©
Werhahn-Linie in Düsseldorf, © Jan Dimog / The Link

Design­ing #urb­a­nana


From factor­ies and hi-tech, from Bauhaus and Boomtown

From tra­di­tion­al man­u­fac­tur­ing con­cepts and the finest crafts­man­ship to in­nov­a­tion labs and hi-tech pre­ci­sion, you will find a love of good-qual­ity products and soph­ist­ic­ated design in many un­ex­pec­ted places in the urb­an jungle of North Rhine-West­phalia

Clichés and con­trasts

The Co­logne design scene re­volving around the ?imm? fur­niture fair and the Designquart­i­er Ehren­feld, as well as the aura of lux­ury fash­ion in the ?Kö? (the König­sallee shop­ping street) and the ?Off-Kö? in Düs­sel­dorf are just as much a part of #urb­a­nana as the pro­ver­bi­al Gelsen­kirchen Baroque and the idyll of the small­hold­ings. There, it is broken up by the pi­on­eer­ing spir­it of the Ruhr Area en­thu­si­asts, who are cre­at­ing their own ver­sion of Ruhr urb­an life in places such as the Ro­tunde Bo­chum, Kul­tur im Turm e.V. (?Cul­ture in the tower?, or KITEV), and the Dortmund Uni­on­vier­tel dis­trict. For the as­ton­ished vis­it­or, state of the art and a stub­born un­will­ing­ness to change res­ult in a high-con­trast snap­shot of a trans­form­a­tion that is more ex­cit­ing than some high-pol­ished urb­an ven­eer.

New per­spect­ives on ma­jor changes

The aes­thet­i­cisa­tion of simple ob­jects, the ana­lyt­ic­al per­spect­ive of the Düs­sel­dorf pho­to­graphy school on the in­dus­tri­al struc­tures of the coal fields, as well as the cur­rent re­in­ter­pret­a­tion of con­cepts of beauty, which for a long time has brought over­looked ob­jects back in­to fo­cus, is an ex­pres­sion of the spir­it of the times. Sud­denly, through events such as Liebe Deine Stadt! (?Love your city!?) in Co­logne or the com­mit­ment of pro­jects such as the Ruhr­mo­d­erne, the beauty in the build­ings of the 1950s and 60s, which were formerly the sub­ject of de­ri­sion, is now be­ing dis­covered.

Then there is the ap­pro­pri­ation of in­dus­tri­al build­ings for cre­at­ive use: trans­form­a­tion pro­jects such as at Ex­enter-Haus in Bo­chum, where a gi­ant glass struc­ture is placed on top of a wa­ter tower, or where a fact­ory site is turned in­to the Fact­ory Cam­pus co-work­ing space in Düs­sel­dorf, or a gas­o­met­er be­comes either a vast art space (in Ober­hausen) or a diving pool (in Duis­burg).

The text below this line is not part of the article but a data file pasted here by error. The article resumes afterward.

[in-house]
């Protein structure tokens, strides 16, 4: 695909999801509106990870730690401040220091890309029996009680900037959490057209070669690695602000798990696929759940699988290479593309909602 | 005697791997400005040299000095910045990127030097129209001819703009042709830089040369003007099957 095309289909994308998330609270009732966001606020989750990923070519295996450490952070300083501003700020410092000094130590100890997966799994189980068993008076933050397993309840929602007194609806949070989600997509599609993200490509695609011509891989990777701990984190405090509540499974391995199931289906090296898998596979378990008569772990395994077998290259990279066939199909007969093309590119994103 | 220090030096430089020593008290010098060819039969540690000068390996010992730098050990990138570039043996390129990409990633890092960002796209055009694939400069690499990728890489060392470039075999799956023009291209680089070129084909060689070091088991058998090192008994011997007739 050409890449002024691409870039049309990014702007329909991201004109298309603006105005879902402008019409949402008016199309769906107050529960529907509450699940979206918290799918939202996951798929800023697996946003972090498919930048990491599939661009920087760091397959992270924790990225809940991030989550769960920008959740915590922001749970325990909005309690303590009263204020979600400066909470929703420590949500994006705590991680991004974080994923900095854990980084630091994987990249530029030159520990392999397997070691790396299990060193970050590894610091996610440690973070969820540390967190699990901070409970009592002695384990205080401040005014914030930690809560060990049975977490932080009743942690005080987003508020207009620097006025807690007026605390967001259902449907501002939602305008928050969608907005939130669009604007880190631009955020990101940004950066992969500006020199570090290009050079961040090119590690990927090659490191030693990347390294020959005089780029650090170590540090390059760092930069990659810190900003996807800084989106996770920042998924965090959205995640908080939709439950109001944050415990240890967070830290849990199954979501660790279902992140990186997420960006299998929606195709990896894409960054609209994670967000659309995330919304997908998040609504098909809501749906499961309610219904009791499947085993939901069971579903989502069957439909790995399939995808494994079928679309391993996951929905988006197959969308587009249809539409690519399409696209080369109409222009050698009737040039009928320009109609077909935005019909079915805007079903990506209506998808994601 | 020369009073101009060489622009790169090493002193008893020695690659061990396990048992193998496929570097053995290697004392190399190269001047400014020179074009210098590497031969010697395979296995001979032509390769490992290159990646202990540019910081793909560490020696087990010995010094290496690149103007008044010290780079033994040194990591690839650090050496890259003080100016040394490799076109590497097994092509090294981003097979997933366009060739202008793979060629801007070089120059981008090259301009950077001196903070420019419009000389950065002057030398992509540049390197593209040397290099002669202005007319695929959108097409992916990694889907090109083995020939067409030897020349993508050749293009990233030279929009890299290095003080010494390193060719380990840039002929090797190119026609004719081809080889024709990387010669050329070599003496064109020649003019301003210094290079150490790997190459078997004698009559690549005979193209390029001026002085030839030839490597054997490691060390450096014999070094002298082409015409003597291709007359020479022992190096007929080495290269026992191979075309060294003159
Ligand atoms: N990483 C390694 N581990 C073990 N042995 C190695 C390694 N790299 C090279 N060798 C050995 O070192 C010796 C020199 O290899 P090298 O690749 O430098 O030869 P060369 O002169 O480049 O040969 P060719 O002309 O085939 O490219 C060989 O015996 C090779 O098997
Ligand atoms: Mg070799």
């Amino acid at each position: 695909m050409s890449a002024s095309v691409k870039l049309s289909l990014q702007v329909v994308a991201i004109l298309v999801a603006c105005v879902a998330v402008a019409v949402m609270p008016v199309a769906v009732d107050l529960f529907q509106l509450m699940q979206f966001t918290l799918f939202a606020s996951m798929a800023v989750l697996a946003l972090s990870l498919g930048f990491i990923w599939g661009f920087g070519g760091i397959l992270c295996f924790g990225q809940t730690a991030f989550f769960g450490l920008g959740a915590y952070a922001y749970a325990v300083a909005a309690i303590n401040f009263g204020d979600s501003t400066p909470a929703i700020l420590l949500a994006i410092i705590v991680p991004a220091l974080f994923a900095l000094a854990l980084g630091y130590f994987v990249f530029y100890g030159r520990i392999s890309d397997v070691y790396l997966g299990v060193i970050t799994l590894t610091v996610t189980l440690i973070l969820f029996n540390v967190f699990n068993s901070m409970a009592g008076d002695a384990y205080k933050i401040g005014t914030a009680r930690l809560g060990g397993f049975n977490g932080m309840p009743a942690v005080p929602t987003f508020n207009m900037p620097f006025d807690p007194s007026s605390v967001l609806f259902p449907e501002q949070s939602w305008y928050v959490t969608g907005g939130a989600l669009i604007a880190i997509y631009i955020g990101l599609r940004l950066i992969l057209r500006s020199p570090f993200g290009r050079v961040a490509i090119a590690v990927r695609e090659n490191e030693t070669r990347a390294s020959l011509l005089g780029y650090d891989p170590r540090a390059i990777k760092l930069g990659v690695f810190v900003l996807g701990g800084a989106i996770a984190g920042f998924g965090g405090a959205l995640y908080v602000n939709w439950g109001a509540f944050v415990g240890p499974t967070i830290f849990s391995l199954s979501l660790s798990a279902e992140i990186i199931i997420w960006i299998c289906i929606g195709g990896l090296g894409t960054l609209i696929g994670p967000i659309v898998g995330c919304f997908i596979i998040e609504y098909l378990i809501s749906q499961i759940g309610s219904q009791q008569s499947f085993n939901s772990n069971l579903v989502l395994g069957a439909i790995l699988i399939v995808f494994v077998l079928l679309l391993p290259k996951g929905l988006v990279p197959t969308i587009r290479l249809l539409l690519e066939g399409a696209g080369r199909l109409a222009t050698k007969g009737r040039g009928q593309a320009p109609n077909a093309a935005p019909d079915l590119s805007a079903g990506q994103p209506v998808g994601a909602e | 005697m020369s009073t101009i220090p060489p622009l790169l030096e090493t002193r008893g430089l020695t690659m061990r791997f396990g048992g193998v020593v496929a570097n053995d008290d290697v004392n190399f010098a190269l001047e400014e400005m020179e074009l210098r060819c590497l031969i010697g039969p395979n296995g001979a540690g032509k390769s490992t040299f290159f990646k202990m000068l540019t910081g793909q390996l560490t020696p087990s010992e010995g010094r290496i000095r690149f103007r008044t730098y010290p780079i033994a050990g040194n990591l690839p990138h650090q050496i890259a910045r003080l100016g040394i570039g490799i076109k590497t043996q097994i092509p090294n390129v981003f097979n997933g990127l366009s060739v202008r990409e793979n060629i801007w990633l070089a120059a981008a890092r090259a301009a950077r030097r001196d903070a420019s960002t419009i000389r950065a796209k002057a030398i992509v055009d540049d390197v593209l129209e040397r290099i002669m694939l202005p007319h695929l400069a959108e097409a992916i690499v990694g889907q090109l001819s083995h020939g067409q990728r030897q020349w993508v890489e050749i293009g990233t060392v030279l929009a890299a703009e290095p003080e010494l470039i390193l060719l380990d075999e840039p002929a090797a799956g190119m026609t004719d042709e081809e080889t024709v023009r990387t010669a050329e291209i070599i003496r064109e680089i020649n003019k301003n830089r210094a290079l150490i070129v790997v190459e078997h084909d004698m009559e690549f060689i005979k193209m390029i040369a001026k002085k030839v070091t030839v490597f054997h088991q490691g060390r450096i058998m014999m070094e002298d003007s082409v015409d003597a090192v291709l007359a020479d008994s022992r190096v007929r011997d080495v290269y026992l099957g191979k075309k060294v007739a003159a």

A tria­logue between art, fash­ion and design

The in­spir­a­tion for the small fash­ion design stu­di­os in Co­logne, Düs­sel­dorf and Gelsen­kirchen of­ten comes from the great tex­tile tra­di­tions in North Rhine-West­phalia. The patch­work nature of these tra­di­tions in a state that has al­ways been a des­tin­a­tion for im­mig­rants forms a basis for the cos­mo­pol­it­an activ­it­ies around Jan Kath?s knot­ted car­pet art­works in Bo­chum, just in the same way as the re­gion­al fur­niture in­dustry has spawned the Marta Mu­seum in Her­fold. Art and design have long been in close dia­logue here in the west: as the Folk­wang-Im­puls from Ha­gen, which propag­ates a re­con­cili­ation between art and life, test­i­fies. The work of Peter Behrens, dir­ect­or of the Düs­sel­dorf Kun­st­gew­erbeschule (the Düs­sel­dorf school of ap­plied arts) and former rep­res­ent­at­ive of in­dus­tri­al design, also cre­ates a bridge between art and design. Today, this in­ter­play is presen­ted to vis­it­ors from all over the world in a highly con­tem­por­ary man­ner in the Mu­seum of Ap­plied Arts Co­logne, the NRW For­um Düs­sel­dorf, the Red Dot Design Mu­seum in Es­sen and in the ex­hib­i­tions of the Hart­ware Medi­en­Kun­stVer­ein (Hart­ware me­dia art as­so­ci­ation, or HMKV) in the Dortmun­der U centre for art and cre­ativ­ity.

70 years as an ex­per­i­ment­al field for new build­ing

For 70 years, #urb­a­nana has also been an ex­per­i­ment­al field for new build­ing. There are new dis­cov­er­ies to be made, from clev­er designs for new towns such as Marl, the bru­tal­ist high-rises of the post-war years and the Pritzker Prize-win­ning con­crete of Gottfried Böhm through to the in­ven­tion of in­dus­tri­al cul­ture and waste dump art through to the Em­scher-Park in­ter­na­tion­al build­ing ex­hib­i­tion and the post-mod­ern Lego-like star ar­chi­tec­ture in the Düs­sel­dorf Medi­en­hafen me­dia har­bour area.

The Link to #urb­a­nana

The glit­ter­ing pan­or­ama of a highly var­ied cen­tury of urb­an ar­chi­tec­ture is vis­ible wherever you go: this in­cludes the out­stand­ing products of Brick Ex­pres­sion­ism and early Bauhaus by Mies van der Rohe in Krefeld, the garden cit­ies of Es­sen-Mar­gareth­en­höhe and the Ko­lonie Anna in Leverkusen, and the Zollver­ein World Her­it­age Site as a rep­res­ent­at­ive of the New Ob­jectiv­ity move­ment in Es­sen. The pur­pose of The Link, an ar­chi­tec­ture and travel magazine, is to de­pict and de­scribe this vari­ety. Look at the pic­tures from their ex­ped­i­tion to #urb­a­nana by click­ing on the gal­lery ?The Link to #urb­a­nana? be­low.

21 x cre­at­ive and open

n #urb­a­nana, the open, cre­at­ive spir­it is above all trans­ferred from per­son to per­son: in thou­sands of small shops and at fest­ivals ran­ging from Öko-Rausch sus­tain­able design to .pro­cess, and from Robodoni­en to plat­ine, at maker fairs, bar­camps and in re­pair cafés, as well as, and in par­tic­u­lar, at the im­press­ive tours of the academies and high­er edu­ca­tion in­sti­tu­tions. The in­ter­ac­tion is char­ac­ter­ised by un­der­state­ment rather than gar­ish­ness. The Heimat­design magazine asked 21 cre­at­ives to clear a path through their per­son­al urb­an jungle in front of their stu­dio doors and present their urb­an fa­vour­ites, from the loc­al ke­bab stall to fash­ion la­bels. After all, love flows in­to the products, not self-pro­mo­tion.

Design­ing #urb­a­nana